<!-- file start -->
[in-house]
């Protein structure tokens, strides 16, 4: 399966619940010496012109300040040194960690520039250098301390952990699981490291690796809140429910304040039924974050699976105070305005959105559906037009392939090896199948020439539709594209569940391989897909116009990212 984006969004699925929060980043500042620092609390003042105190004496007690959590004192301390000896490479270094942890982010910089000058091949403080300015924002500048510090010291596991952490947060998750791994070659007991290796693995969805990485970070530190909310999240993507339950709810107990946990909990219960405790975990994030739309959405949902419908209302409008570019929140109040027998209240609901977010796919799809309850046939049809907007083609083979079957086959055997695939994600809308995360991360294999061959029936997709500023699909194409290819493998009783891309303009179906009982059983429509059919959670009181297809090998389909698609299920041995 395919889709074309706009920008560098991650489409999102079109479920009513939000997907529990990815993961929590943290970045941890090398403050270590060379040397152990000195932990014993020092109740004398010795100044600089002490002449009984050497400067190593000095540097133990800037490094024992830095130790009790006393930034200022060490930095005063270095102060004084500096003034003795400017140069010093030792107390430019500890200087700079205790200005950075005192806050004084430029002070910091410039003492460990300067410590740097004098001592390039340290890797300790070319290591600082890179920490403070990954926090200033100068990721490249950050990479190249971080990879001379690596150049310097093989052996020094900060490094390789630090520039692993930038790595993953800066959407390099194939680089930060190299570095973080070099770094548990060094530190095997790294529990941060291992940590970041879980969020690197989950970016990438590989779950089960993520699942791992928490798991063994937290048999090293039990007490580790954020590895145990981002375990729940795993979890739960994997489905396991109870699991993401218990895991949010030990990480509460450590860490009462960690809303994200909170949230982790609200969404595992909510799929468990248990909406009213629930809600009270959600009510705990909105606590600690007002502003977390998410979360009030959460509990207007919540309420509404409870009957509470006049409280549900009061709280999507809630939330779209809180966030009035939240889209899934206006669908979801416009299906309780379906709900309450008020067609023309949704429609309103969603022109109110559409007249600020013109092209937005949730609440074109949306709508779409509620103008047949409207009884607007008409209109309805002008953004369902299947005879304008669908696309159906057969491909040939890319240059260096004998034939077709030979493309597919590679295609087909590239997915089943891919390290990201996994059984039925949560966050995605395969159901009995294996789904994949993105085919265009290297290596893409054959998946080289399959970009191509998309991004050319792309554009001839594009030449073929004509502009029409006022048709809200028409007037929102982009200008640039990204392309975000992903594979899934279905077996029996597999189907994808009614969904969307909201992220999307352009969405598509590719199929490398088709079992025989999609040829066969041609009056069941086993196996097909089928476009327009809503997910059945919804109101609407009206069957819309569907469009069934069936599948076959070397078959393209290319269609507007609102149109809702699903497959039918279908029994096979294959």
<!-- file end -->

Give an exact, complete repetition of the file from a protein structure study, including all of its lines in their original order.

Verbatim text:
[in-house]
């Protein structure tokens, strides 16, 4: 399966619940010496012109300040040194960690520039250098301390952990699981490291690796809140429910304040039924974050699976105070305005959105559906037009392939090896199948020439539709594209569940391989897909116009990212 984006969004699925929060980043500042620092609390003042105190004496007690959590004192301390000896490479270094942890982010910089000058091949403080300015924002500048510090010291596991952490947060998750791994070659007991290796693995969805990485970070530190909310999240993507339950709810107990946990909990219960405790975990994030739309959405949902419908209302409008570019929140109040027998209240609901977010796919799809309850046939049809907007083609083979079957086959055997695939994600809308995360991360294999061959029936997709500023699909194409290819493998009783891309303009179906009982059983429509059919959670009181297809090998389909698609299920041995 395919889709074309706009920008560098991650489409999102079109479920009513939000997907529990990815993961929590943290970045941890090398403050270590060379040397152990000195932990014993020092109740004398010795100044600089002490002449009984050497400067190593000095540097133990800037490094024992830095130790009790006393930034200022060490930095005063270095102060004084500096003034003795400017140069010093030792107390430019500890200087700079205790200005950075005192806050004084430029002070910091410039003492460990300067410590740097004098001592390039340290890797300790070319290591600082890179920490403070990954926090200033100068990721490249950050990479190249971080990879001379690596150049310097093989052996020094900060490094390789630090520039692993930038790595993953800066959407390099194939680089930060190299570095973080070099770094548990060094530190095997790294529990941060291992940590970041879980969020690197989950970016990438590989779950089960993520699942791992928490798991063994937290048999090293039990007490580790954020590895145990981002375990729940795993979890739960994997489905396991109870699991993401218990895991949010030990990480509460450590860490009462960690809303994200909170949230982790609200969404595992909510799929468990248990909406009213629930809600009270959600009510705990909105606590600690007002502003977390998410979360009030959460509990207007919540309420509404409870009957509470006049409280549900009061709280999507809630939330779209809180966030009035939240889209899934206006669908979801416009299906309780379906709900309450008020067609023309949704429609309103969603022109109110559409007249600020013109092209937005949730609440074109949306709508779409509620103008047949409207009884607007008409209109309805002008953004369902299947005879304008669908696309159906057969491909040939890319240059260096004998034939077709030979493309597919590679295609087909590239997915089943891919390290990201996994059984039925949560966050995605395969159901009995294996789904994949993105085919265009290297290596893409054959998946080289399959970009191509998309991004050319792309554009001839594009030449073929004509502009029409006022048709809200028409007037929102982009200008640039990204392309975000992903594979899934279905077996029996597999189907994808009614969904969307909201992220999307352009969405598509590719199929490398088709079992025989999609040829066969041609009056069941086993196996097909089928476009327009809503997910059945919804109101609407009206069957819309569907469009069934069936599948076959070397078959393209290319269609507007609102149109809702699903497959039918279908029994096979294959």